Fintech panel.

Tipalti CEO: “Every day I get inquiries from struggling companies looking to be acquired”

Chen Amit, founder and CEO of Tipalti was speaking on a panel with Or Liban, Head of Israel and the Middle East at Airwallex, Keren Danziger, CEO of the Pagaya investment funds, Lilac Bar David, co-founder and CEO of Lili, and Limor Hassid Levenberg, Director of Data and Digital, Bank of Jerusalem

There are currently more than 500 Israeli fintech companies that have raised billions of dollars in the last five years to bring about a major technological revolution. They succeeded in many places, but have also come unstuck quite a bit.
Speaking on this topic in a panel at Calcalist's Economy of Tomorrow conference, were Chen Amit, founder and CEO of Tipalti, Keren Danziger, CEO of the Pagaya Investment Funds, Or Liban, Head of Israel and the Middle East at Airwallex, Lilach Bar David, co-founder and CEO of Lili and Limor Hassid Levenberg, Director of Data and Digital at Bank of Jerusalem.
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כנס פיננסים - פאנל המהפכה הצרכנית פיננסית הבאה - מימין לימור חסיד לבנברג לילך בר דוד אור ליבן קרן דנצינגר חן עמית מנחה: סופי שולמן
כנס פיננסים - פאנל המהפכה הצרכנית פיננסית הבאה - מימין לימור חסיד לבנברג לילך בר דוד אור ליבן קרן דנצינגר חן עמית מנחה: סופי שולמן
Fintech panel.
(Photo: Orle Cohen)
Keren, at the beginning of the fintech industry there was euphoria that the technology would replace the traditional banks and this is not happening. How does the delicate relationship between banks and fintech companies work?
Danziger: "The banks will remain in the world and we, as a technology body, have no desire to be the Apple Pay of the world. We know how to improve our partner bank's ability to grant credit. We help the banks keep their customers. In the end we amass huge data and over a trillion dollars of credit requests a year. If, for example, the Bank of Jerusalem had the ability to see all the credit applications of all the banks, just imagine what a power multiplier that would be... and this is what we give the banks together with the technological improvements."
Chen, you are a startup, one of the biggest unicorns in Israel. What are your insights? Share your experience with us. How do you see the evolution of the fintech field since you started and what will happen in the future?
Amit: "Thanks to our payment system, today our abandonment percentages are near zero. The free money that existed in recent years is gone and investors are more hesitant and they are looking for the dominant player to follow. In Israel especially there will be a very big crisis. Those who raised a lot of money need to lower their rate of cash burning. There will be a big crisis and every day I get inquiries from companies looking to be acquired. There are more and more layoffs and a drop of growth. It will be difficult without the funds that were free a few years ago."
Or, what fintech companies in Israel have in common is that they do not operate in the local market but only develop the technology here. You took the opposite path and came to work in Israel. Why did you do that?
Liban: "Unlike the other companies here on the panel that focus on the American market, we are a global company from day one. We provide a global financial operating system. To date we have raised $900 million, so we look at the market as a global market and we care about places that have innovation, strong technology and companies that work globally. All these things are in Israel and we are looking at the long term both with Israeli clients who work globally and also with global clients who want to work in Israel. This is part of our strategy ahead of an IPO."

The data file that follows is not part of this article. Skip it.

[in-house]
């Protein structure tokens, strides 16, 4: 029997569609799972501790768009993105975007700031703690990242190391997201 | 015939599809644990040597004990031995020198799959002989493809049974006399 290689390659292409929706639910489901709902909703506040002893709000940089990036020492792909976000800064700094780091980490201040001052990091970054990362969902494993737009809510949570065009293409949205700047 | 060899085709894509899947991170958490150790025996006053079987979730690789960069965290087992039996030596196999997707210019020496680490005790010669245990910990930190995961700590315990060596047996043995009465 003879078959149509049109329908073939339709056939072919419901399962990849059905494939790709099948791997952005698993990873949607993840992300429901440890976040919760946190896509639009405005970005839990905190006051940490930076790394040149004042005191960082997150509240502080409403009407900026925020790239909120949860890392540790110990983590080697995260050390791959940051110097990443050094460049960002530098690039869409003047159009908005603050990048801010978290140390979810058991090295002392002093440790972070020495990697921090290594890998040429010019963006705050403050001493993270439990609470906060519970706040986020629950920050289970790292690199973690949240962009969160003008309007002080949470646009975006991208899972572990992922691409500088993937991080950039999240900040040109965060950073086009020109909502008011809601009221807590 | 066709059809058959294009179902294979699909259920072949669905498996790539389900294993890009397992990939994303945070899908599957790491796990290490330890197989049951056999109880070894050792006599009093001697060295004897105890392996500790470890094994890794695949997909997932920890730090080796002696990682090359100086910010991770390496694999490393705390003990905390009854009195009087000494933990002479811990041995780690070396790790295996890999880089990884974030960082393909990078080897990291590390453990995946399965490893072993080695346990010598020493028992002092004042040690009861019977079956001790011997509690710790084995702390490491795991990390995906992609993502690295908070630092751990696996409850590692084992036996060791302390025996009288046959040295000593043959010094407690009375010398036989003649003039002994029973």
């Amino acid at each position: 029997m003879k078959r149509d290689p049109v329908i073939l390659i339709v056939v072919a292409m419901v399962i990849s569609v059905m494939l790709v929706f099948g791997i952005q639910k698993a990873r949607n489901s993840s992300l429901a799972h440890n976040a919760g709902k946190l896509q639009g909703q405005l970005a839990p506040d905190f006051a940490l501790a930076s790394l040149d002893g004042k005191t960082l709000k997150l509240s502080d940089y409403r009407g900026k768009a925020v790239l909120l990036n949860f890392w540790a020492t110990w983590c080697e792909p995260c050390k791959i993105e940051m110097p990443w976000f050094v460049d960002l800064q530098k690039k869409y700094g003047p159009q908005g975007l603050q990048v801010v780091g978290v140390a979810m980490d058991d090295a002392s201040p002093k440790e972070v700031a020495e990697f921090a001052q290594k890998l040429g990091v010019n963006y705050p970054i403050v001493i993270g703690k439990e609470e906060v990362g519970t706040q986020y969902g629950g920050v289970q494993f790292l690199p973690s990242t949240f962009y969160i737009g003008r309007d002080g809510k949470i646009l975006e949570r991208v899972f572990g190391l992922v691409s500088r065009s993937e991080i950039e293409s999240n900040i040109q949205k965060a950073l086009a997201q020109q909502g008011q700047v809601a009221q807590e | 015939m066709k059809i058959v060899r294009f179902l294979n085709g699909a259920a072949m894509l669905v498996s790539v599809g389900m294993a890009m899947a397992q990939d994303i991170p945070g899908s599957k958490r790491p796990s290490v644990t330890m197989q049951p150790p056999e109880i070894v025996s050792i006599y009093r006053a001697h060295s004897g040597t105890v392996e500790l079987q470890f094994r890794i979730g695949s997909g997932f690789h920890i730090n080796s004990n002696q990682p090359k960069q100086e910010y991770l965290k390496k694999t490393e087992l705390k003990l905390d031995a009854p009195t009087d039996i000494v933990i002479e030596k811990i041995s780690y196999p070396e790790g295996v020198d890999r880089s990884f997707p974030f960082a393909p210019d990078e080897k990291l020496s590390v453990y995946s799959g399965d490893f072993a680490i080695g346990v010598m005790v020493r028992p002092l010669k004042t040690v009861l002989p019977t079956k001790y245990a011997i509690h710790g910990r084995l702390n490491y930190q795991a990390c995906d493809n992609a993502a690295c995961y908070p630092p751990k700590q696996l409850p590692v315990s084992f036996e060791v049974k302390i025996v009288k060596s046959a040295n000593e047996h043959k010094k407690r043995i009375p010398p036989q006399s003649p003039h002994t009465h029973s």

Limor, you represent the traditional industry. How would you like to see the cooperation between the fintech industry and banking?
Hassid Levenberg: "Already today we see that the power is moving to the customer and they can choose how to receive their services. We know how to provide a product to the customers of all banks. A customer of any of the banks can enter our website and purchase a deposit for themselves under attractive terms without opening an account with us and customers understand the power that they have in their hands. The Bank of Jerusalem offers a unique service to fintechs and non-banking companies can rely on our infrastructure. We provide a service that enables the operation of mortgages and more. We have created a flexible infrastructure that allows us to connect partners and provide them with banking services, which can develop further growth and encourage competition in the market."
You mention the Israeli fintech ecosystem. Does it help that there are many fintech companies in Israel?
Danziger: "There are many fintech companies, but in the end there are not many financial services in Israel. The US today has credit databases with decades of data and every technological entity needs the data to provide a service. That's why many of us end up turning to the big markets where there is data. Looking at Israel today, there is really no firm that provides financial services without human intervention."
Chen, you don't work with Israel either.
Amit: "We work with companies like Wix that work abroad. We are a type of financial institution and it took us two years to get a license abroad. If you have a license in Europe, you can also transfer it to Israel. This can allow us to start working with Israeli clients who don't go abroad."